Leegan Lim’s dedication to research in biomedical, biophysics and urban dance shaped his time at Wake Forest. After graduation, he plans to apply to graduate school and study anthropology.
Q: Describe your research work in biomedical and biophysics as well as urban dance.
A: Research has been both my life and escape at Wake Forest. During the school year, I worked at the Wake Forest Institute of Regenerative Medicine (WFIRM) to conduct biomedical and biophysics-related research. For the last three years, I worked in the Liver Lab Group under Dr. Shay Soker and have explored intestinal stem cells, liver stem cells, extracellular matrix, and cancer cell metastasis. During the summers, I traveled and conducted anthropological research on urban dance culture. In 2012, through the ACCIAC grant and under the guidance of Dr. Casey Wasserman, I went to California to investigate the history and culture of popping dance. I went back in 2013 to continue my research. Last summer (2014) through the Richter Scholarship and under the guidance of both Dr. Sherri Lawson Clark and Dr. Wasserman, I went to Curitiba and Sao Paolo, Brazil, to investigate Brazilian street dance culture.
Research has been my source of inspiration and the route towards discovering new facets of identity. At WFIRM, I am constantly reminded of the capability of humankind. Our imagination is truly our only limit. Urban dance research always keeps me grounded and reminds me that everyone’s story matters. We are all one universal people and it is our collective duty to learn about the stories of others, regardless of their race, class, gender, sexuality, affiliations or reputation.
Q: Tell us about your summer research trip to Brazil.
A: Though I didn’t study abroad for a semester, I did conduct research abroad last summer in Brazil through the Richter Fellowship. The Brazilians I stayed with changed a lot of my perception of life. I adopted what they called the “Brazilian way,” trying to live and enjoy each and every moment you are given and tackling problems as they arise. Reflecting on my lifestyle prior to Brazil, I felt that I was too focused on my past and future and not the present.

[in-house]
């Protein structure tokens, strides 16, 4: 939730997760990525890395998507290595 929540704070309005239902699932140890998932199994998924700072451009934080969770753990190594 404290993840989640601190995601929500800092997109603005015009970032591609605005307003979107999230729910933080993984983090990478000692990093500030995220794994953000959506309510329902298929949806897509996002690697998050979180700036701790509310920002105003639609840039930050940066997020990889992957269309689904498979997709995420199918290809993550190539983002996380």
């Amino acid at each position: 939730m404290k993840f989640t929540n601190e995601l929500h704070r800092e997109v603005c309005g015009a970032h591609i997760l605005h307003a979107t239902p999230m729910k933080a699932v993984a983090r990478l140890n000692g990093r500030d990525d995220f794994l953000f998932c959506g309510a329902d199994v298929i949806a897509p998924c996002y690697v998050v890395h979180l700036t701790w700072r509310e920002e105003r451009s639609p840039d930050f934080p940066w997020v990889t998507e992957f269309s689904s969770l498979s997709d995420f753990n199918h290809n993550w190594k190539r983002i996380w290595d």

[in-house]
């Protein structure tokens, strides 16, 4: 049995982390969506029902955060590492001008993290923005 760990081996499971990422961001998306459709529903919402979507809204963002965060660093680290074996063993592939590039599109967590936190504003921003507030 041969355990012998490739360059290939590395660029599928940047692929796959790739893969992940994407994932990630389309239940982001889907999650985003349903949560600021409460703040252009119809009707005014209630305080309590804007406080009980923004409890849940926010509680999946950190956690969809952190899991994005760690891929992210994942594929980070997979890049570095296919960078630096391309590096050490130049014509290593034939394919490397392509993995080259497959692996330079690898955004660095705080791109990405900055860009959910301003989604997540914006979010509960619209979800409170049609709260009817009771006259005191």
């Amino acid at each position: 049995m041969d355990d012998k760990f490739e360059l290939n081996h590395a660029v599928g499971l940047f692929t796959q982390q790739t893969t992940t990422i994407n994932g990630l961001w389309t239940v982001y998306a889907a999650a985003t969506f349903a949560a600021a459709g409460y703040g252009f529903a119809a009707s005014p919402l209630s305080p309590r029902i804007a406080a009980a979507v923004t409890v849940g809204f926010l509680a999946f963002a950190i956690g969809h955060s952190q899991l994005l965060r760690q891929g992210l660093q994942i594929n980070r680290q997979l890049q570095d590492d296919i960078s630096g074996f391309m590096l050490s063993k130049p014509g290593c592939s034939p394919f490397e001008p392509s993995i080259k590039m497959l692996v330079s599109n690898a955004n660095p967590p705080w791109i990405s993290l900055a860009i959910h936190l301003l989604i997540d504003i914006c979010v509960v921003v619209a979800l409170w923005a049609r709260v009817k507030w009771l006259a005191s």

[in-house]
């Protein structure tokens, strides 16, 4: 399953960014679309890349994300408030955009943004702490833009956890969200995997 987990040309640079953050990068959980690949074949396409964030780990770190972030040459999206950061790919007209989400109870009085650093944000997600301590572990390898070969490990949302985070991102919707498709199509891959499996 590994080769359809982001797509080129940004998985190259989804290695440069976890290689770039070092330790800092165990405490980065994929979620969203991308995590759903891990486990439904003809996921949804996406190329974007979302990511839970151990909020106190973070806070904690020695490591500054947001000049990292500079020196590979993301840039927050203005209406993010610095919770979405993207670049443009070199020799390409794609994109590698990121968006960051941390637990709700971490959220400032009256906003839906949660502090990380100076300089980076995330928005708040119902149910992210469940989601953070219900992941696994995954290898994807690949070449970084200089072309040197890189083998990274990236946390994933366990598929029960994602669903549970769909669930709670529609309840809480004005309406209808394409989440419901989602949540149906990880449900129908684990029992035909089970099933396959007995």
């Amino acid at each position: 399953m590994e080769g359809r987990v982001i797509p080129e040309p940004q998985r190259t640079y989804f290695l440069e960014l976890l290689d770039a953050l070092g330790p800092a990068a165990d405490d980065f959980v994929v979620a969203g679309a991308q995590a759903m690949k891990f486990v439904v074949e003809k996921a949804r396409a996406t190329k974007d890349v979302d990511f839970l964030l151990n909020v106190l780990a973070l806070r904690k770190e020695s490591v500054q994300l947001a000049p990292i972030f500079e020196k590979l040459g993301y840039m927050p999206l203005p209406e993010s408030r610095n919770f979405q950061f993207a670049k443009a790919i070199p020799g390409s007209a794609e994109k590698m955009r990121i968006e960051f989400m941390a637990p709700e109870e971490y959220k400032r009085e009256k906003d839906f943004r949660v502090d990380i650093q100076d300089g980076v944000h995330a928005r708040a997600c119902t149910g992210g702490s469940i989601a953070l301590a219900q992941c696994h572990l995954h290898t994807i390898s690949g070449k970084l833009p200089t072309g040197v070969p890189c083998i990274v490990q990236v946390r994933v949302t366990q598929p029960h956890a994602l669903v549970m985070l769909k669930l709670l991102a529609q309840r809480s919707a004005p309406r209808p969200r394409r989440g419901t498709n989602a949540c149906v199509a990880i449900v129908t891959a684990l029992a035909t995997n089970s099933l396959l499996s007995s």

Q: What extracurricular activity did you enjoy most and why?
A: Momentum Crew has been a space for my creative expression, a supportive, nurturing environment for self and personal growth, and the source of some of the greatest and most unforgettable experiences I’ve had at Wake. I couldn’t describe them in any word other than “family.”
Q: Who were your mentors? Your biggest cheerleaders?
A: I have an endless number of people to thank at Wake Forest for helping me become the person I am today.
I’d like to give a special thank you to Dr. Guthold in the Physics Department for all his support as a proxy advisor. Dr. Shay Soker, and the Liver Lab Team at the Wake Forest Institute of Regenerative Medicine, for inspiring me daily in the field of science and teaching me the skills needed to become a scientist. And the anthropology department for being the most supportive department and group of faculty any student could ask for. Dr. Good, thank you for supporting me through my conference journey. Dr. Clark, thank you for your patience, guidance, support, pep talks, and incredible mentorship through my anthropological and social research journey.
A very special thanks goes to Dr. Casey Wasserman. Thank you for pushing me and supporting me with all my crazy endeavors; I truly wouldn’t be who I am today without you. All of my dreams and goals at Wake Forest have been reached largely due to your help.
Finally, to my friends and family. Thank you being by my side through all my ups and downs.
Q: What shared values do you feel unite the Wake Forest community?
A: Passion. Wake Forest is filled with some of the most passionate people I’ve ever met for hundreds of different causes, crafts and disciplines. The hard work, dedication and perseverance that comes with passion makes some of the entrepreneurship work, research, and community work some of the most revolutionary and instrumental to changing society for the better.
Q: What is the best advice you can give an incoming first-year student?
A: Explore, explore, explore. Both physically and ideologically. Take that Beyonce class, Youth Culture, or Physics of Music Class, even if it isn’t what you want to do in the future. Check out all the different clubs and campus organizations on campus. Try tap dancing, playing golf, juggling, or doing improv comedy. Think of yourself as an empty shopping cart. Feel free to add or remove whatever items you want, but by the end of your journey, you’ll have all the items you’ll need.